FORT MONROE, Va. ― The Army is flush with change as it gears up for an era in which Pentagon and national security leaders anticipate the U.S. military will be overwhelmingly concerned with competing against peer adversaries like Russia and China.
New concepts like multi-domain operations are being toyed with and gradually fleshed out. New technology like long range precision fires are being requested. And countering vectors of attack like spoofing and jamming are being more heavily emphasized.
But how much of the larger strategy is actually a concern for junior enlisted soldiers serving in jobs like infantry, armor or artillery, as the Army gets ready to turn what is still a working concept into actual doctrine?
“Yes, they’ll get a taste of it. They will understand it," Army Training and Doctrine Command’s senior enlisted soldier, Command Sgt. Maj. Timothy Guden, told Army Times. “They may not grasp it from a strategic level, but it’s going to be in the inner workings of the schoolhouse as we write doctrine for this.”
"In the schoolhouses for all the career management fields and MOSs, and as enlisted soldiers go to their enlisted development courses, yeah, it’s going to be interwoven into all of that.”
Junior soldiers will be at the forefront of multi-domain operations, and soldiers should understand that they’ll be the ones pulling the trigger on electronic counter-drone systems, man-portable air defense missiles and withstanding spoofing and jamming by opposing forces.
To boost American morale in the face of a rising China and resurgent Russia, some pundits point to the U.S. military’s surplus of combat experience and large-scale logistical expertise in massing forces.
More importantly, they will be one of the best filters to tell leadership what tools work and what ones don’t.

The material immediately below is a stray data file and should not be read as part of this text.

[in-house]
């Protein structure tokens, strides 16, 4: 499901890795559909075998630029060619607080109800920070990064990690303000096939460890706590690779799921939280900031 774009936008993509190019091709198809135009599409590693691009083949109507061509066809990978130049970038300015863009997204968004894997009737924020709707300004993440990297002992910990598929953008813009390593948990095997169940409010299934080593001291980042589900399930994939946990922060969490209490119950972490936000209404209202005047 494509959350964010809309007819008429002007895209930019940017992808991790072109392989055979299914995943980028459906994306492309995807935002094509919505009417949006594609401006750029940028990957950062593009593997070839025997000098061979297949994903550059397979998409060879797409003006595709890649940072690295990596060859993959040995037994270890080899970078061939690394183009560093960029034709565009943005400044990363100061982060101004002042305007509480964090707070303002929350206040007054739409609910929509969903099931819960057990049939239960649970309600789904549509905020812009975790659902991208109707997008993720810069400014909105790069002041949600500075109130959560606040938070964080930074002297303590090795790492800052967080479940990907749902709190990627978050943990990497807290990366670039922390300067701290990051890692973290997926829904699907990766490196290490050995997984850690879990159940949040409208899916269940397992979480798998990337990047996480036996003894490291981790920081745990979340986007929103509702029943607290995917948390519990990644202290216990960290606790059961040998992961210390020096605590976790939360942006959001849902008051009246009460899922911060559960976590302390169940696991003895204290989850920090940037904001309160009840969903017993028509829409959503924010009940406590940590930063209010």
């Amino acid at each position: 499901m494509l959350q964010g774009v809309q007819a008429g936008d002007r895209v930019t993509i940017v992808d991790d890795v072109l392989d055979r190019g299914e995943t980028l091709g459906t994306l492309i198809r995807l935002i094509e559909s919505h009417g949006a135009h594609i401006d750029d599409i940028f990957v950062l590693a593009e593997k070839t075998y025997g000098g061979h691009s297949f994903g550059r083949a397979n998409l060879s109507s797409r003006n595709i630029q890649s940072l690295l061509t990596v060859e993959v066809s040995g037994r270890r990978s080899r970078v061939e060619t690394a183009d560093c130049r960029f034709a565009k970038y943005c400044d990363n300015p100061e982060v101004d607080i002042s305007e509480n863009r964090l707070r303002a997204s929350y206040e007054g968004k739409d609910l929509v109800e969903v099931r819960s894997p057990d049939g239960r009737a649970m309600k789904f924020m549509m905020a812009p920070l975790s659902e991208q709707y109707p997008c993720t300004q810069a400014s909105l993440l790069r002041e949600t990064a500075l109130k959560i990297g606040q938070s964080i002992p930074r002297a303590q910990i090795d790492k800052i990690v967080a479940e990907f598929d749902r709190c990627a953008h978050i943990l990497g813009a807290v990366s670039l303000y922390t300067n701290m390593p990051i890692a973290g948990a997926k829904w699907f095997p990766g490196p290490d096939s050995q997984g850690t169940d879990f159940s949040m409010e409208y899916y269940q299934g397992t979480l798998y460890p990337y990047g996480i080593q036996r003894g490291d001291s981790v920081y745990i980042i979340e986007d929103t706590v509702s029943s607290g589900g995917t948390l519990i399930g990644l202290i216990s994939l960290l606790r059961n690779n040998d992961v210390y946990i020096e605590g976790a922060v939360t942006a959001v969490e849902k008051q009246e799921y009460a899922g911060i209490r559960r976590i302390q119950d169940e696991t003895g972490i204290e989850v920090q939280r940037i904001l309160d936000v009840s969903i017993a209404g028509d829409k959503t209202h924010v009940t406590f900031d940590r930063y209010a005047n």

“The higher levels of command will be talking about it and will be issuing resources as necessary, but it’s going to be the squad leaders and the team leaders and the soldiers on the ground that will be executing these things and implementing these new technologies as we modernize,” Guden said. “And so it’s going to be critical to get their feedback.”
The coming doctrinal changes will reverberate throughout the Army. For instance, the service is reemphasizing training on FIM-92 Stinger missiles and building up short-range air defense battalions to counter Russian capabilities on display in Ukraine, as well as the proliferation of drone technology.
And after two two decades of counterinsurgency conflict, the Army has started to tackle the withered state of its artillery cannons.
A 2018 Rand Corporation report said that Russian cannons have 50 to 100 percent greater range than current U.S. cannons. So over the next several years, the Army plans to double the ranges of current systems to help deliver fire support for armor and mechanized units maneuvering on a potential battlefield.
All those changes impact the soldier in the field — how they fight and even how they plan their careers.
That being said, soldiers may not find themselves concerned with the strategic level implications of emerging doctrine, like deterrence theory and the balancing of great powers, and that’s okay.
“As a private myself, obviously many years ago, I didn’t concern myself with that,” Guden said. “That wasn’t really in my scope. I was concerned with taking care of the things I could effectively control. Adjusting in strategic things and doctrine at that level, wasn’t necessarily there.”
“I can even put myself back as a junior leader under AirLand Battle, which was our [old] doctrine," Guden added. "Besides knowing where it was in the field manuals and understanding the basic foundational stuff of it as I went through NCO education, all that kind of stuff, it wasn’t one of those things that was on the forefront of my mind when getting ready to do an operation.”